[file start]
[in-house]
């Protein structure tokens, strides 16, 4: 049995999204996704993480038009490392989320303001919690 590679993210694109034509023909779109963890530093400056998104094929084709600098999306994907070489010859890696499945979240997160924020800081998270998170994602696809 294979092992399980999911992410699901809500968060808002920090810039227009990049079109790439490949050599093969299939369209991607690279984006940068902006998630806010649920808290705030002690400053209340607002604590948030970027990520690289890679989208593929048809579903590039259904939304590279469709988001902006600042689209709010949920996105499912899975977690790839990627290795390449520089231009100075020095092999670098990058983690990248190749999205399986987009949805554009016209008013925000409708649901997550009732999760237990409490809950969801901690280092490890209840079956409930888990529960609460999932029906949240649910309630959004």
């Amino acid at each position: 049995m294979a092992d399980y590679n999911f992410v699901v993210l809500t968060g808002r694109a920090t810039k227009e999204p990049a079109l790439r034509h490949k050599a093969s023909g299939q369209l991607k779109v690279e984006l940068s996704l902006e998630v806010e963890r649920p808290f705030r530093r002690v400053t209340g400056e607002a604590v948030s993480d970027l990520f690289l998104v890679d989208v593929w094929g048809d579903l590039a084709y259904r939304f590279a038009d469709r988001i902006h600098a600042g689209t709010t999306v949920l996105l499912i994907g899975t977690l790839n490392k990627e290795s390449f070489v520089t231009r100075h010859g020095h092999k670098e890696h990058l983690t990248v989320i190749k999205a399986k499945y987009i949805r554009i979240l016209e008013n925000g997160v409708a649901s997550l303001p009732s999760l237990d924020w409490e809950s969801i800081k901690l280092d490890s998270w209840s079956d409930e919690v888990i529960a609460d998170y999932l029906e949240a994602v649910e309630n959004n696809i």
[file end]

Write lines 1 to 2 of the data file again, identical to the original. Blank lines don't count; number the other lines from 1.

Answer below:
[in-house]
């Protein structure tokens, strides 16, 4: 049995999204996704993480038009490392989320303001919690 590679993210694109034509023909779109963890530093400056998104094929084709600098999306994907070489010859890696499945979240997160924020800081998270998170994602696809 294979092992399980999911992410699901809500968060808002920090810039227009990049079109790439490949050599093969299939369209991607690279984006940068902006998630806010649920808290705030002690400053209340607002604590948030970027990520690289890679989208593929048809579903590039259904939304590279469709988001902006600042689209709010949920996105499912899975977690790839990627290795390449520089231009100075020095092999670098990058983690990248190749999205399986987009949805554009016209008013925000409708649901997550009732999760237990409490809950969801901690280092490890209840079956409930888990529960609460999932029906949240649910309630959004």